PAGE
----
[SoL] Comments on the de Vulpian Presentation

Following de Vulpian’s talk at the SoL conference, we heard remarks from Anne Murray Allen, the director for Knowledge and Intranet Management at Hewlett-Packard, and Arie de Geus, a former Royal Dutch Shell strategist and SoL co-founder.
HP is an interesting case study for what I call The Web as Organizational Mirror™. In the 1990’s HP shifted from a decentralized website to a centralized website, to present a unifed face to the world. This, just as the world was discovering the joys of decentralization. They once *had* a decentralized team culture too, now they are trying to get it back. The web changes foreshadowed the organization changes. I salute HP for being a corporate member of SoL, and I wish them all the best – at one time HP was one of the most important scientific organizations in the world, like Bell Labs – but, like Bell Labs, I fear the financial engineers have taken over, and the best may now be historical.
HP does appear to be doing some interesting things with regard to internal social networks. In particular, two things stood out from Anne’s talk. First is that they are trying hard to measure ROI on social connection systems. This is valuable work for those of us who work in the field, who have to make decisions or recommendations for clients. But, as mentioned above, the fact that you have to justify ROI on the value of sharing information with colleagues indicates that the finance types have run amok.
She also mentioned the idea of “finability” as an important aspect of the ROI work that they are doing. I perhaps misjudged the tone, but I got the sense that this was presented as a new idea, perhaps even one that HP invented. I am going to assume I misinterpreted this, because “findability” has been in regular use within my online circles for years. It might have even been mentioned in the O’Reilly information architecture book from 1996.
de Geus pointed out that people change and they change society which changes people….. This sounds obvious, but taken to the end it says that you cannot directly control the direction of societal evolution. Societies change very slowly, and the rules are set by legislation, which is sometimes referred to as today’s writeup of yesterday’s solution to the day before’s problems. This slow wavelength change also has important impacts for corporations (some of which de Vulpian mentions in his article).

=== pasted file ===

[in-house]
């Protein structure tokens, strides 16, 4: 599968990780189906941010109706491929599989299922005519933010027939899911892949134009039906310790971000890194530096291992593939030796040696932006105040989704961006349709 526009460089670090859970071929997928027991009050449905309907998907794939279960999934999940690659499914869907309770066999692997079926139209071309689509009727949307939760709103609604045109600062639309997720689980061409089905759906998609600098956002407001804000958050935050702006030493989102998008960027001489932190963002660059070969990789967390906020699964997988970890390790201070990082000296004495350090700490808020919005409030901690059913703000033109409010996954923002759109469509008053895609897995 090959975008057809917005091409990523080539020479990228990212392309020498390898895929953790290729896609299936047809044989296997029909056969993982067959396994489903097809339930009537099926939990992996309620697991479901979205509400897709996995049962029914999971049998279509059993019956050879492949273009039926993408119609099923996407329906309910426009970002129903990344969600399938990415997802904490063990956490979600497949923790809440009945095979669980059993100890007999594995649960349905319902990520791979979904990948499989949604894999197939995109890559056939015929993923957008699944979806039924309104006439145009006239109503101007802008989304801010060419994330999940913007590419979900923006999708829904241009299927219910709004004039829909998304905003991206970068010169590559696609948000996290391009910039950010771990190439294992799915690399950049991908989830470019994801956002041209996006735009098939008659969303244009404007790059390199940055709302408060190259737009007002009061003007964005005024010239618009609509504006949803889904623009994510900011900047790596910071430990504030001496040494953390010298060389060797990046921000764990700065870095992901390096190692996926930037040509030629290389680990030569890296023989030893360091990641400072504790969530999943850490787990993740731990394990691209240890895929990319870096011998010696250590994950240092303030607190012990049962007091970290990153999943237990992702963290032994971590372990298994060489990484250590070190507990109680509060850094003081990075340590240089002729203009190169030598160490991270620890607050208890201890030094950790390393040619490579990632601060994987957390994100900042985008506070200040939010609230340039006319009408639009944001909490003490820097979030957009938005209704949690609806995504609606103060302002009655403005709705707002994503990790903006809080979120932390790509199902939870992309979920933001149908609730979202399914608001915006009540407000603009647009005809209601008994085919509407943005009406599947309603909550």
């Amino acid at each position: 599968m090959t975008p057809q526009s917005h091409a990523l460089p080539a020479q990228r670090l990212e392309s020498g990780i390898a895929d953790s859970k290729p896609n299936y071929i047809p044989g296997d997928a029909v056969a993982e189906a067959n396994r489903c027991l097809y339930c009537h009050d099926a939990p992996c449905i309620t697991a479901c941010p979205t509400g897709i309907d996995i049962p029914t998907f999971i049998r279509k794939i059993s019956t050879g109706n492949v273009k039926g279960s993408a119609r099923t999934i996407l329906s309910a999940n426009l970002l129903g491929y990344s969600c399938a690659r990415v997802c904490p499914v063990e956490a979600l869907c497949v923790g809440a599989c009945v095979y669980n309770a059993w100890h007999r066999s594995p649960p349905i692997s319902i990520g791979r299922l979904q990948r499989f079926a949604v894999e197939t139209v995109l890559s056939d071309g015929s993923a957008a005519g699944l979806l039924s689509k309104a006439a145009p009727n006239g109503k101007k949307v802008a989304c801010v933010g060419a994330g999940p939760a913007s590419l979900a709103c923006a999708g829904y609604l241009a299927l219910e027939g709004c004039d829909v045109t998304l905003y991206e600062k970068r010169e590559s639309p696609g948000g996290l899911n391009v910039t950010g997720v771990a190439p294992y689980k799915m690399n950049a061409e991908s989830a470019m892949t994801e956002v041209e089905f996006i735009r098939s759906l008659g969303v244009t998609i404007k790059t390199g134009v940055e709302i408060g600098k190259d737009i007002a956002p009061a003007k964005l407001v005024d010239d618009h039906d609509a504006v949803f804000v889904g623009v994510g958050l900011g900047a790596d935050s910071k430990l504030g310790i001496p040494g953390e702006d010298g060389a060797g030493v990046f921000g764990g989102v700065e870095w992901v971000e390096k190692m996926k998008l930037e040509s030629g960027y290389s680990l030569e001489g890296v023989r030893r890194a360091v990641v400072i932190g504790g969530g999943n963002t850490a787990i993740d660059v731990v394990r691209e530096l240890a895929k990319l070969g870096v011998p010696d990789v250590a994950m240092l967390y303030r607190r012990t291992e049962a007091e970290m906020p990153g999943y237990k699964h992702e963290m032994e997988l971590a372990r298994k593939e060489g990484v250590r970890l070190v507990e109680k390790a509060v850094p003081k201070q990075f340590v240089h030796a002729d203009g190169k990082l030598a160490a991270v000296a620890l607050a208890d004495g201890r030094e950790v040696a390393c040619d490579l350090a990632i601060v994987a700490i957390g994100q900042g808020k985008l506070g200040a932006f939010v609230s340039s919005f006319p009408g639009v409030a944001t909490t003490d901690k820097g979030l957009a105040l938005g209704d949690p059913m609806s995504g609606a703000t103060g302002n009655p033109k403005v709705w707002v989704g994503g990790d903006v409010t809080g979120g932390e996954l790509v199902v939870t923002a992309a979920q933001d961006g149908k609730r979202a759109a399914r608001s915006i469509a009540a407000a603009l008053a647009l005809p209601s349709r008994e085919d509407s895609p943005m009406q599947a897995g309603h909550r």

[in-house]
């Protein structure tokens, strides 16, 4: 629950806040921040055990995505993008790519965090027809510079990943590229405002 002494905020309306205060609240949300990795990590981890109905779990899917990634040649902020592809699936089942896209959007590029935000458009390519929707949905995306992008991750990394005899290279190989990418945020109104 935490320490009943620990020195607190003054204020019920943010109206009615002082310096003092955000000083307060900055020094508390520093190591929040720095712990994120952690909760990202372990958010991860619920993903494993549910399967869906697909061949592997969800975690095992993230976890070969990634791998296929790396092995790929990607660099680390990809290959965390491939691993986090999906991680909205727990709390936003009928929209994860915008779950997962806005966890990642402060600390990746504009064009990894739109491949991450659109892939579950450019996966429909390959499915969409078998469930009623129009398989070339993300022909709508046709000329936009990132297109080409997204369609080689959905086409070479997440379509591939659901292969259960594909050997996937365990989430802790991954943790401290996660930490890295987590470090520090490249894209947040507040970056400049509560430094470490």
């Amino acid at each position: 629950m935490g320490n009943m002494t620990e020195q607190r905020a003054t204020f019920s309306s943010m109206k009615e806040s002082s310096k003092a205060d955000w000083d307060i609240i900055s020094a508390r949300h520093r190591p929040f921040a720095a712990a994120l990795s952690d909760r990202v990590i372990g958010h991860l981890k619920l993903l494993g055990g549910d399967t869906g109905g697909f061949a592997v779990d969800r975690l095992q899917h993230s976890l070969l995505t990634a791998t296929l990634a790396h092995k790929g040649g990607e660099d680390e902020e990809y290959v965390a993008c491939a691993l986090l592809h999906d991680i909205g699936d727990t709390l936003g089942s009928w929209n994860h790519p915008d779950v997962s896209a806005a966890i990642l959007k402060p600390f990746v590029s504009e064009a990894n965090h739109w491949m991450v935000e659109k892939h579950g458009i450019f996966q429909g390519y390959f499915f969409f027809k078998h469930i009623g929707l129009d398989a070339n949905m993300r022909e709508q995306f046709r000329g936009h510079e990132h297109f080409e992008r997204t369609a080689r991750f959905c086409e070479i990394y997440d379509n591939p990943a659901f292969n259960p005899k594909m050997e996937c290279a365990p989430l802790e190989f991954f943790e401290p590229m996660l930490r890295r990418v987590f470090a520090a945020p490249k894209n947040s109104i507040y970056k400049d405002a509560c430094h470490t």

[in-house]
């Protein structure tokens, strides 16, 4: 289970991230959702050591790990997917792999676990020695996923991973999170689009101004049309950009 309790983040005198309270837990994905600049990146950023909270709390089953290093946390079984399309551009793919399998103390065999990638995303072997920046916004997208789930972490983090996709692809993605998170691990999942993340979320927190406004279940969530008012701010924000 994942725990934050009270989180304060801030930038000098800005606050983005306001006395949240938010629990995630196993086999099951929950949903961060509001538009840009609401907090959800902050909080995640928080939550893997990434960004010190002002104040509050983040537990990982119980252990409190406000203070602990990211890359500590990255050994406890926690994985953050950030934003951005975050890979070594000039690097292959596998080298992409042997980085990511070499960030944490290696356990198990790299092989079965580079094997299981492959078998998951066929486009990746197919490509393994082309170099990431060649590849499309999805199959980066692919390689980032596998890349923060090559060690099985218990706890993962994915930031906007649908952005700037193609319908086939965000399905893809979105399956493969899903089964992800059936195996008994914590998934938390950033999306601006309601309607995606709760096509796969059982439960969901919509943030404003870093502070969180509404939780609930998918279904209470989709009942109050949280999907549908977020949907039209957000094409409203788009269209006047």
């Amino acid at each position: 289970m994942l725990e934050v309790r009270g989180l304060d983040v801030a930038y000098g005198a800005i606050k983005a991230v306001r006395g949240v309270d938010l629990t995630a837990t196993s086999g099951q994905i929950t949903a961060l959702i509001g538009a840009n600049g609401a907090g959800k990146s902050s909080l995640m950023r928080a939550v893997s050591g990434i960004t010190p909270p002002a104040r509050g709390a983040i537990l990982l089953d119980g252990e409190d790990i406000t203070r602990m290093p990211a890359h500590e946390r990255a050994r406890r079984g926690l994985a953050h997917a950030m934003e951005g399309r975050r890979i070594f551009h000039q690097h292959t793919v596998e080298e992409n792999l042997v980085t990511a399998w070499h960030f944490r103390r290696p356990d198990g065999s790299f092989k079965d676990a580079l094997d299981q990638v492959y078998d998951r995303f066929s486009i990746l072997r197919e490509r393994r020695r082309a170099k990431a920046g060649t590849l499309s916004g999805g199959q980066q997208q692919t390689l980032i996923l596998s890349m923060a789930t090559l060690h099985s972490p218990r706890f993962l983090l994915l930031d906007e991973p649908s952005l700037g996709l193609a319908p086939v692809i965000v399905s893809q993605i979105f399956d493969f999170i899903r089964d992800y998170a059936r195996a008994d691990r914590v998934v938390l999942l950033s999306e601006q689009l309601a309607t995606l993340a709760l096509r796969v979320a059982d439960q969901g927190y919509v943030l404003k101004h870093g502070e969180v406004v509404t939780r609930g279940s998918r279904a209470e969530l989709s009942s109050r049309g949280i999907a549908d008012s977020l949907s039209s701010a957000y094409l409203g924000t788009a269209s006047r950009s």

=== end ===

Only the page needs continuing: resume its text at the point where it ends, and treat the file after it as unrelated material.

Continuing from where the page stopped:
Also of note: Only people in a society can change a society. You cannot change a system from outside it. Outsiders have no possibility, and perhaps no right, to make changes to the systems of others. Another way of stating this is, Learning has to be done by the learner.
de Geus then went on to talk, of all things, about cooperatives as a mechanism of distributing power to the “ordinary people.” He talked about Mondragon (wikipedia entry) the largest worker-owned cooperative, and about how the most successful management consulting firms (Booz Allen, McKinsey, St. Lukes) all created new mechanisms of power and profit sharing different from the traditional partner hierarchy. Visa International is the ultimate example of this, fully documented in Dee Hock‘s book,Birth of the Chaordic Age.” (Dee Hock and Arie were both instrumental in the foundation of SoL.)
There was a short table discussion that followed, around: What one question do we want to ask the presenters? Our list was:
* What are the failure modes or danger signs for societies?
* How do we change corporate governance? The vested interests have no incentive, and the “common good” has no truck today.
* How do we represent who holds power?
* Is there a limit to personal satisfaction? Or, perhaps, should there be limits? Or is society simply the sum total of all individual personal desires?